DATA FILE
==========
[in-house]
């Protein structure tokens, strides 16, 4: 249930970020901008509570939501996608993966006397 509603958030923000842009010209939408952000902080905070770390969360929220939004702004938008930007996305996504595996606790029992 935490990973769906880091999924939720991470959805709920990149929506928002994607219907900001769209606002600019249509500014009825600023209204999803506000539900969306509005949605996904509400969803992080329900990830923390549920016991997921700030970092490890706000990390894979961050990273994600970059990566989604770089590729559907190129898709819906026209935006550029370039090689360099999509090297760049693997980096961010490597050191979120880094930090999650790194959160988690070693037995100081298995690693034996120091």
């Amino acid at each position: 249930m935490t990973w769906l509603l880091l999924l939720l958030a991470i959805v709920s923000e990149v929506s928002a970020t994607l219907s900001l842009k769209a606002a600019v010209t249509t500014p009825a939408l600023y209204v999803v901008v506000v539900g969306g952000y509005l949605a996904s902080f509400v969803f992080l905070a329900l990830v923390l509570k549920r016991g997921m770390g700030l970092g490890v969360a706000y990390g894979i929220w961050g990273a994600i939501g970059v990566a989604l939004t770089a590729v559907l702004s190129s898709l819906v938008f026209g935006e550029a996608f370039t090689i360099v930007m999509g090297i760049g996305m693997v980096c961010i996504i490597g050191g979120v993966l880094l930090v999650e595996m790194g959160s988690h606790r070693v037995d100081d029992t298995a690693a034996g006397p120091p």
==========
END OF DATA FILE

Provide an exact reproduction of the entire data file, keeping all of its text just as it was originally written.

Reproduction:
[in-house]
């Protein structure tokens, strides 16, 4: 249930970020901008509570939501996608993966006397 509603958030923000842009010209939408952000902080905070770390969360929220939004702004938008930007996305996504595996606790029992 935490990973769906880091999924939720991470959805709920990149929506928002994607219907900001769209606002600019249509500014009825600023209204999803506000539900969306509005949605996904509400969803992080329900990830923390549920016991997921700030970092490890706000990390894979961050990273994600970059990566989604770089590729559907190129898709819906026209935006550029370039090689360099999509090297760049693997980096961010490597050191979120880094930090999650790194959160988690070693037995100081298995690693034996120091």
């Amino acid at each position: 249930m935490t990973w769906l509603l880091l999924l939720l958030a991470i959805v709920s923000e990149v929506s928002a970020t994607l219907s900001l842009k769209a606002a600019v010209t249509t500014p009825a939408l600023y209204v999803v901008v506000v539900g969306g952000y509005l949605a996904s902080f509400v969803f992080l905070a329900l990830v923390l509570k549920r016991g997921m770390g700030l970092g490890v969360a706000y990390g894979i929220w961050g990273a994600i939501g970059v990566a989604l939004t770089a590729v559907l702004s190129s898709l819906v938008f026209g935006e550029a996608f370039t090689i360099v930007m999509g090297i760049g996305m693997v980096c961010i996504i490597g050191g979120v993966l880094l930090v999650e595996m790194g959160s988690h606790r070693v037995d100081d029992t298995a690693a034996g006397p120091p």